Ben (Sturgess) is liberated from his geeky life when his college professor (Spacey) spots his genius for maths. Teach’ draws him into a card-counting scheme on the tables in Vegas, winning money to pay his college fees. Until things go wrong…
Robert Luketic is so over pink. After establishing himself as Hollywood’s go-to guy for any script that dotted its ‘i’s with hearts, the Legally Blonde director has ditched pastels for something more boysy - and he proves himself capable of frothy amusement for either gender.
Based on a true story, 21 follows Ben Campbell (Jim Sturgess), a handsome college nerd, who is inveigled into a group of teenage card-counting blackjack players led by his maths lecturer (Kevin Spacey). So follows a journey of riches won and lost, sexual awakening and really good suits.
This is as much a piece of enjoyable fluff as anything else Luketic has made; it’s just got moodier lighting. The nerd who gets a taste of the cool life is a cinematic stalwart, so it stands to reason that Ben’s first few outings in Vegas provide the film’s zippiest scenes. His fellow scammers are a job lot of characters, allowed only two facial expressions each, but their propensity for taking on new identities every time they hit the tables makes them fun to be around. That people wishing to pass unnoticed would probably not don big hats, goofy glasses and wigs from Madame Skanky’s House of Hookers is rather beside the point. Realism is unwelcome in this realm of wish fulfilment, and that’s just fine.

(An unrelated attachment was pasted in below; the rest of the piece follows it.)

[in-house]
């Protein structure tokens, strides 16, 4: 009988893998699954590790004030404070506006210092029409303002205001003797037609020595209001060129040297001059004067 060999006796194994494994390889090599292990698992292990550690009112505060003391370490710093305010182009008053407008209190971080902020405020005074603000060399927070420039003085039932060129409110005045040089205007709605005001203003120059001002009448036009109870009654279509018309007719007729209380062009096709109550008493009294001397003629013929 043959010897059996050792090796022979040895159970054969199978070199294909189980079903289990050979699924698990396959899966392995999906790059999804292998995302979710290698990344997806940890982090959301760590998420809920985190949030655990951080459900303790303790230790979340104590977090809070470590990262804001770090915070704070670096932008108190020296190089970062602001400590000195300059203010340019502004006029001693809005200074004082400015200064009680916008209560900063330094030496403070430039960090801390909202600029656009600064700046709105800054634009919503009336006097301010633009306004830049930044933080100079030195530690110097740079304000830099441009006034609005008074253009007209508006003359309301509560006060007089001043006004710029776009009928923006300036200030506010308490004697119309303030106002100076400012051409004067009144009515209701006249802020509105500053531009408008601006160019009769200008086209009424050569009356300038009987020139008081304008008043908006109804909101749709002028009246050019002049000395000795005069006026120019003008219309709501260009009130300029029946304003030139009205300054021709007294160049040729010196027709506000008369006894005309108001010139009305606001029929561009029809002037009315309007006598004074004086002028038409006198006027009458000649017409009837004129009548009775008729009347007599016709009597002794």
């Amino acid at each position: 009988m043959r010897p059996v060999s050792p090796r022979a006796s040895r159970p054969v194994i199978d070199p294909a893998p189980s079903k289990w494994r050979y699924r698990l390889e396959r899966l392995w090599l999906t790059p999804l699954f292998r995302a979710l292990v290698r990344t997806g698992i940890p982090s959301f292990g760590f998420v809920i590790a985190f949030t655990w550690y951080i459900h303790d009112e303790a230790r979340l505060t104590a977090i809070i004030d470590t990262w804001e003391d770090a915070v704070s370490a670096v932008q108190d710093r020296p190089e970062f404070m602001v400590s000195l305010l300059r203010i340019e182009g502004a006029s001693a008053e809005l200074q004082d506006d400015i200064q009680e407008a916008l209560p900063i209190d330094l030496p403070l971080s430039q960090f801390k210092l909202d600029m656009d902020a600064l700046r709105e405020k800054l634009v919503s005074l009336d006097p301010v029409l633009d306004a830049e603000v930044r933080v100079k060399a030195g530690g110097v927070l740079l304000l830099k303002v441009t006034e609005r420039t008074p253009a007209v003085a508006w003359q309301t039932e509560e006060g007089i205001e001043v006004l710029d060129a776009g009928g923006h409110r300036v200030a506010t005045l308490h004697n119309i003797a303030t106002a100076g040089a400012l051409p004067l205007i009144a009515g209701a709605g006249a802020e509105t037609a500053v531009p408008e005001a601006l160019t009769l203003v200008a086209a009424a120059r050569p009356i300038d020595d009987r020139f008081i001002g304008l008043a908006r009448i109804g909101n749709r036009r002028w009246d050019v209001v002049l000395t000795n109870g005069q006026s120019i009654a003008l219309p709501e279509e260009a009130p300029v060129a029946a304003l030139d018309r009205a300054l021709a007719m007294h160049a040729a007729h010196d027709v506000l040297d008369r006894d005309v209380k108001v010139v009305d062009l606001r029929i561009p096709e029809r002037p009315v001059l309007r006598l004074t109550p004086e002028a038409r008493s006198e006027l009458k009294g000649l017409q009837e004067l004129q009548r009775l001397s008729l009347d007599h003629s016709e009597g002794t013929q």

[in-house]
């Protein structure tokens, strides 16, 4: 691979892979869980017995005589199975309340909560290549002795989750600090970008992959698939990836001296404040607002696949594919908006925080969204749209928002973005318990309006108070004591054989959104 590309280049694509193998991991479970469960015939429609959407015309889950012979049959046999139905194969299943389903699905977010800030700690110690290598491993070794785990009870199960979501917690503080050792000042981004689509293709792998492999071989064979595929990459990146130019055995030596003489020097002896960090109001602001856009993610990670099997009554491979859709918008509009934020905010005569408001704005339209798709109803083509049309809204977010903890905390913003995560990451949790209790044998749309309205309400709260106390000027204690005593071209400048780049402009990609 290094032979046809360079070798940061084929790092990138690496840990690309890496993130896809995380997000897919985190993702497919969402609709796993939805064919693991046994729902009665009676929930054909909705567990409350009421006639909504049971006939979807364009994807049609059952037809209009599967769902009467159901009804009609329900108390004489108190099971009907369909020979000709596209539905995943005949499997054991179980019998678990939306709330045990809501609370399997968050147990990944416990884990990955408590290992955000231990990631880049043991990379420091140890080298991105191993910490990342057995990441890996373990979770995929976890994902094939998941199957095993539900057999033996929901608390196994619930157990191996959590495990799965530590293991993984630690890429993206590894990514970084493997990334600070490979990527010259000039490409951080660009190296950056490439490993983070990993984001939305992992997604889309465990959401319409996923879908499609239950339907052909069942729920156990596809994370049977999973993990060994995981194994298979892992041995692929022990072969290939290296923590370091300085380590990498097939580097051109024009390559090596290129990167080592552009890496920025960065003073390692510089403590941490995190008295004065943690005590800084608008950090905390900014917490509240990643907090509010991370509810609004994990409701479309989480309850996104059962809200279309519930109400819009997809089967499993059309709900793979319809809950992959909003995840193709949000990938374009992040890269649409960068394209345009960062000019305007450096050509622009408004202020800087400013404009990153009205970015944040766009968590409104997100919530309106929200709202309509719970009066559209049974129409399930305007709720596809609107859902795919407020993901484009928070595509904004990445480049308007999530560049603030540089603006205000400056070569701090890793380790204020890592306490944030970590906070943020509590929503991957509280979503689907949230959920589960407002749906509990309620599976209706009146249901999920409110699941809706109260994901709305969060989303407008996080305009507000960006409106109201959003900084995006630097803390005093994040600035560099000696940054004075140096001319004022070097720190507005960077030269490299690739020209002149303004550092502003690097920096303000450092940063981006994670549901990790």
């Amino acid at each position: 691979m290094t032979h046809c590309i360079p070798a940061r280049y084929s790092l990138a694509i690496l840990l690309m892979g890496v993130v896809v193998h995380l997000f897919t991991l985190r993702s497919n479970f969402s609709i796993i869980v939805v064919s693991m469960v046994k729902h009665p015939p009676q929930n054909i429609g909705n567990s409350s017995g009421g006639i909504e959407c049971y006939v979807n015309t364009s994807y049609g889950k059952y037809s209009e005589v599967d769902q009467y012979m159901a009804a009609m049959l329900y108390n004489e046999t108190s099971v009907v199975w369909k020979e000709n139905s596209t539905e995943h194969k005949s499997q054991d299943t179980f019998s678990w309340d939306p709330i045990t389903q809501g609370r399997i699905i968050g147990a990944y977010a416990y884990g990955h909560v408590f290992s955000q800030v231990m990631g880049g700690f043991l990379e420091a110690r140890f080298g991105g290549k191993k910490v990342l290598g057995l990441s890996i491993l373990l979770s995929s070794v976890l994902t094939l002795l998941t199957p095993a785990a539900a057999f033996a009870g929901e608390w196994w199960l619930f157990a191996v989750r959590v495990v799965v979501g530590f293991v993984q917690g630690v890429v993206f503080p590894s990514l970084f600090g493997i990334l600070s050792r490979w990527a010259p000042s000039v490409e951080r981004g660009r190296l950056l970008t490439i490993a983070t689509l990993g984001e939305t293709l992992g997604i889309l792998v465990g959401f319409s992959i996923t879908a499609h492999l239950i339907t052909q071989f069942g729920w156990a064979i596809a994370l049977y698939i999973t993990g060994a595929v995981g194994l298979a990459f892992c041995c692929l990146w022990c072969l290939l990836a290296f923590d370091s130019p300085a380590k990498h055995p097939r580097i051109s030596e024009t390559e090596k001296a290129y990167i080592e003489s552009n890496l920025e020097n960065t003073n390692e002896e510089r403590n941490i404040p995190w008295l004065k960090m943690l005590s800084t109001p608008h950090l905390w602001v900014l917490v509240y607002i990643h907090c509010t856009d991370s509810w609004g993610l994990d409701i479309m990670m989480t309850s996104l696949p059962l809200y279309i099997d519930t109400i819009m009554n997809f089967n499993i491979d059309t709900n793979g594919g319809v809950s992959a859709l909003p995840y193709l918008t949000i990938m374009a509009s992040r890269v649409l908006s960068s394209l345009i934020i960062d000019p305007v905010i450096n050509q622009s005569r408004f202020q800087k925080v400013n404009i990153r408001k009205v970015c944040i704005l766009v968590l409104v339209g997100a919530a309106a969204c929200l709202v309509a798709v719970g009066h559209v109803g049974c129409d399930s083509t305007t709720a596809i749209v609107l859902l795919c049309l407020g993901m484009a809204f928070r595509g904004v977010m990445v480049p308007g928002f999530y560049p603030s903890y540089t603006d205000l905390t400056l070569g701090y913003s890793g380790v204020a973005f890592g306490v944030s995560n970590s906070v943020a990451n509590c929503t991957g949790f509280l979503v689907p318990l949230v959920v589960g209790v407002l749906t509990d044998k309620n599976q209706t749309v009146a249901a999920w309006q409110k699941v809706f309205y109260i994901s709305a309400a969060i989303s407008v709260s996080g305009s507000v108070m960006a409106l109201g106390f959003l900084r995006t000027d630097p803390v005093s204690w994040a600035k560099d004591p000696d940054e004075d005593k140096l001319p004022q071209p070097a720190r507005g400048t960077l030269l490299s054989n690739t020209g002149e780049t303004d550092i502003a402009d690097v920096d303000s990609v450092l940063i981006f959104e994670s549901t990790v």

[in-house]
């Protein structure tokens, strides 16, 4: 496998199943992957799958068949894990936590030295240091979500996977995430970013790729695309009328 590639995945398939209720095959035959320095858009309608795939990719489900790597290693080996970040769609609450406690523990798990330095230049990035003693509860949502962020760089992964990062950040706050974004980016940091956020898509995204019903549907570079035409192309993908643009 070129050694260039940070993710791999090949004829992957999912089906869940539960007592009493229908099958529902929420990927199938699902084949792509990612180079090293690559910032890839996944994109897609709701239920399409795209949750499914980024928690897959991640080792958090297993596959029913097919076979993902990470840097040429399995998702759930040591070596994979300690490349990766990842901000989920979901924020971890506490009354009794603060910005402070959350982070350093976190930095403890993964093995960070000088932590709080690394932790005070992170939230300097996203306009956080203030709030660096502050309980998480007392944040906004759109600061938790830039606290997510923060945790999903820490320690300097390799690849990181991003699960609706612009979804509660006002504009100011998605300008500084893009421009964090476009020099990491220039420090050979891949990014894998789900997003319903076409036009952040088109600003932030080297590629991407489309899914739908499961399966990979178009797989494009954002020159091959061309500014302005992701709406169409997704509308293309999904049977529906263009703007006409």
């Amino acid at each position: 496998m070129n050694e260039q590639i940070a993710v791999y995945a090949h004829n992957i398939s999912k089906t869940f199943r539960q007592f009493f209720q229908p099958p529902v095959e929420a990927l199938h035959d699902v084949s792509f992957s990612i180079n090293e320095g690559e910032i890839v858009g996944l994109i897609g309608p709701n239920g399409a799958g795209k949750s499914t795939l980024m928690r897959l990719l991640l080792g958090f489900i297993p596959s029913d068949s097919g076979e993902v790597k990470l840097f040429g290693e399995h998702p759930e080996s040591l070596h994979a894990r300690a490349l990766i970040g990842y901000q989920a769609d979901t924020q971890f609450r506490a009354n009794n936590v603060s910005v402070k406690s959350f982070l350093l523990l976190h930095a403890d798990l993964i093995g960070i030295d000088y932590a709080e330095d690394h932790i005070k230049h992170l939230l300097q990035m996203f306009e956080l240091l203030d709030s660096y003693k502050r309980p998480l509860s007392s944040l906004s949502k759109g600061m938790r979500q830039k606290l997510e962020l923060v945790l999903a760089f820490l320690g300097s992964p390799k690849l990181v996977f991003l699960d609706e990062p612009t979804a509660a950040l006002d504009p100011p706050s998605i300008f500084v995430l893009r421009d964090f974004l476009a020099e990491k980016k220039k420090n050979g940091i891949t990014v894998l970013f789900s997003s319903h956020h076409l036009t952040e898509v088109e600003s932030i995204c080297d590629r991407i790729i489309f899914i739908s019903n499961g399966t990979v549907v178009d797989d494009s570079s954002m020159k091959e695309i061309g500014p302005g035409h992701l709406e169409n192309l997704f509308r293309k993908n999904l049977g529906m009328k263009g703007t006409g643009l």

Luketic places the film in capable hands with his two leads. Bosworth is sweetly determined as love interest Jill, a combination of mutual exclusives: maths genius and prettiest girl in school; a career gambler father, and happy childhood. But it’s Sturgess who makes the movie. The young Brit, who threw heart and lungs into Across The Universe, has an everyman appeal that gives the movie a sturdy centre. Spacey is clearly enjoying himself immensely as the preening Svengali, but his once-subtle charisma has given way to a smirking need to hog the lens, while Laurence Fishburne makes an insufficiently threatening villain, as a security guard outdated by technology.
Being a film about dodgy gambling, 21 can’t resist some sleight of hand in the final act, but it’s an obvious con that won’t draw any gasps from its big reveal. This is a film that's at its most enjoyable when it knows not to play beyond its means.
The Ocean’s Eleven: The College Years mood makes for a breezy good time, even if there is, like Vegas, precious little substance beneath the glitz.